North Face, K2 Sports and 90 other brands pen letter on climate change

A surreal sight met skiers and snowboarders in the Sierra Nevada ski resorts for much of last winter: No snow.

Indeed, in a place where a decade earlier they’d routinely drive through 10-feet high drifts to get to ski places, they instead were met with barren brown hills dotted with little bits of white.

Sure, the big resorts manufactured snow from machines so visitors could strap on skis and go down narrow paths. But there was none of the real stuff most of the winter.

Snowfall in the Sierras had been declining for years as the epic California drought took its toll year after year.

But something about zero snowfall during January, February and March in a place known for regular blizzards and piles of white brought home a stark and haunting worry: Climate change is for real.

The drought in the Western U.S. is caused by a lot of things — mostly a persistent high pressure ridge sitting over the Pacific coast and northern Pacific states that is blocking other atmospheric patterns from passing through. But scientists publishing in the Geophysical Research Letters have determined that absence of precipitation when joined with much warmer than normal temperatures exacerbated the drought, making it the most extreme in 1,200 years.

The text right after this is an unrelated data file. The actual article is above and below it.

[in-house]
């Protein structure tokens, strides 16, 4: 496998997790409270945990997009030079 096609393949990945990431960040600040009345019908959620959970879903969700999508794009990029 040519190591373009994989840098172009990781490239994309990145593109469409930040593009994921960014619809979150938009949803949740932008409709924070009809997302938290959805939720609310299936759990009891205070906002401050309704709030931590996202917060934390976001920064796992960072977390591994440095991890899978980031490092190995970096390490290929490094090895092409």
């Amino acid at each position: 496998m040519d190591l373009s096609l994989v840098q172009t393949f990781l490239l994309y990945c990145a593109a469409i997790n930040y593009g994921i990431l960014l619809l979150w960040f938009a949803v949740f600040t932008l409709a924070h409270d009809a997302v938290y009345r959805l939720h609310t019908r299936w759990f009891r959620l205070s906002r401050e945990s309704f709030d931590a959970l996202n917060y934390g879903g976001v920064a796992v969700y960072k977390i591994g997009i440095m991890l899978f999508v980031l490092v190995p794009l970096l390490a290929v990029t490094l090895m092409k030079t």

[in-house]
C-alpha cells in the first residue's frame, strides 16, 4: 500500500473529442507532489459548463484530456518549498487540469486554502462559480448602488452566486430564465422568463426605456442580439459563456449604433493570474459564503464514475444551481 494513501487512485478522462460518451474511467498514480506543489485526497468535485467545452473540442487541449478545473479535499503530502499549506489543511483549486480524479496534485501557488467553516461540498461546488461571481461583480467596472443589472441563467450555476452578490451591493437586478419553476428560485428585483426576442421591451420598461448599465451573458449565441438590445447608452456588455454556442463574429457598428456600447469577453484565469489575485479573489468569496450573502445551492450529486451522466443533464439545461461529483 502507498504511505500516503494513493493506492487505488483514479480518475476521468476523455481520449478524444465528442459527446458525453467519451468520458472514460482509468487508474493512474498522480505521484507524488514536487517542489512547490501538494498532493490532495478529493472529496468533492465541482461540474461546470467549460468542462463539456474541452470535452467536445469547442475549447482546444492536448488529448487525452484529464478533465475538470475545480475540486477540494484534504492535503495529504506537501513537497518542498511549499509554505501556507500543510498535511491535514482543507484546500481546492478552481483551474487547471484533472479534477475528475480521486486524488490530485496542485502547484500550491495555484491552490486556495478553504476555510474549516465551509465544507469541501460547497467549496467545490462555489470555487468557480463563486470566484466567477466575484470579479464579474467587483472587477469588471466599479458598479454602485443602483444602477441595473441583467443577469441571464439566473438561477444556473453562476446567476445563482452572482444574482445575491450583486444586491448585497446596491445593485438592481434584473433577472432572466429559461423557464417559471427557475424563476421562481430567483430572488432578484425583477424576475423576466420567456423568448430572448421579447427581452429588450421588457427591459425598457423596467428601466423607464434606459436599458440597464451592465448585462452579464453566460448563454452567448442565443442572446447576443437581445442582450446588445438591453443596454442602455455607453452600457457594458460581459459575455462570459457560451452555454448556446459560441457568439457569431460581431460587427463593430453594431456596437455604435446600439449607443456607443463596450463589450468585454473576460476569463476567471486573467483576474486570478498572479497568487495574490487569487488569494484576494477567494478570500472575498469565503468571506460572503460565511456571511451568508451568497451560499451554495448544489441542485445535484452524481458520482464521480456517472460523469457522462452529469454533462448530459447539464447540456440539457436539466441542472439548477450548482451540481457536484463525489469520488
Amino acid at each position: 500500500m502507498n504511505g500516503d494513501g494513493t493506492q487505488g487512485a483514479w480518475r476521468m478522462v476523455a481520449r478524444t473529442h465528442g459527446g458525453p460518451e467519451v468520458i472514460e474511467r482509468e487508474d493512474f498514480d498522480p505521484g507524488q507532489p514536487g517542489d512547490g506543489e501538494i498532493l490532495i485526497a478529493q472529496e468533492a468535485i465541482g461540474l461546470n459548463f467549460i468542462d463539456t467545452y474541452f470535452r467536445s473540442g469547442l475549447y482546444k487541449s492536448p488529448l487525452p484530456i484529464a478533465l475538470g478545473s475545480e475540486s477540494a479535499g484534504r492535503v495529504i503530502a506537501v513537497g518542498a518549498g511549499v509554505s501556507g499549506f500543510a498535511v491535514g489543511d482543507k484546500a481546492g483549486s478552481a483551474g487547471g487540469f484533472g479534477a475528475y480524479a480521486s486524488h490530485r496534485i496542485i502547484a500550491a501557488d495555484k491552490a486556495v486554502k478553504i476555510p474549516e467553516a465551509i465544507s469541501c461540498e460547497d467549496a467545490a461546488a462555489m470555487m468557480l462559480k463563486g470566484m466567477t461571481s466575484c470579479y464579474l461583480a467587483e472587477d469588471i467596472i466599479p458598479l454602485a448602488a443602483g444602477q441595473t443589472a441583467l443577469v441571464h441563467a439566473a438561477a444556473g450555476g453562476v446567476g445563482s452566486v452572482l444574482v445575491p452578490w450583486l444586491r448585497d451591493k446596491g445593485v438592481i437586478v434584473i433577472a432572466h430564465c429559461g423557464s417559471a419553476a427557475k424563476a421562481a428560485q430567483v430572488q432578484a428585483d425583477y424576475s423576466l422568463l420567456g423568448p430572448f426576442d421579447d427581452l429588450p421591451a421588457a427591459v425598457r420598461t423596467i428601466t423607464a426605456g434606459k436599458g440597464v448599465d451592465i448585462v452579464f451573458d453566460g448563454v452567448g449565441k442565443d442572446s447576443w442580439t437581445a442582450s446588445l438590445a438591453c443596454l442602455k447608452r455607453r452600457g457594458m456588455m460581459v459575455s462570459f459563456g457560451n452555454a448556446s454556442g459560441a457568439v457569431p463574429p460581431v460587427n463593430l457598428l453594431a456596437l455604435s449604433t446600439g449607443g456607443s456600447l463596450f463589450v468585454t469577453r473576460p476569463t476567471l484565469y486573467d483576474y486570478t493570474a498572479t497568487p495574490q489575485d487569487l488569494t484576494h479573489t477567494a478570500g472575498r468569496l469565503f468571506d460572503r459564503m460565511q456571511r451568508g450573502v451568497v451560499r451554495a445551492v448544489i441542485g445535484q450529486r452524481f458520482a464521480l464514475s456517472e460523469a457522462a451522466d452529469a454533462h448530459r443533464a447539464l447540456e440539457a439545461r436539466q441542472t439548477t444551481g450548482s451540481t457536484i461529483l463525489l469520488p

The warming climate exacerbated the drought by 8 to 27 percent between 2012 and 2014.

As dry ground persisted in the Sierras, the region's economy suffered. Smaller ski resorts shuttered; larger ones made snow from machines but kept many trails closed. Thousands of jobs were lost — or never materialized for the winter. Shops and restaurants went out of business.

And that was only one region of the country. The drought also hurt Pacific Northwest and Colorado skiing. In the Northeast, meanwhile, temperatures were so off-the-charts cold last winter that ski resorts there, too, suffered. Few people want to ski in 30-below weather.

Snow and Paris 

You could say the winter sports industry has had enough already.
This week, 92 brand companies — from the K2 Sports and Rossignol to North Face, Clif Bar and Burton — along with 53 resorts, 50 professional athletes and 13 snow sports trade groups signed a letter they intend to deliver to President Barack Obama about the.... continue reading on greenbiz.com....


By Barbara Grady Senior Writer GreenBiz Group

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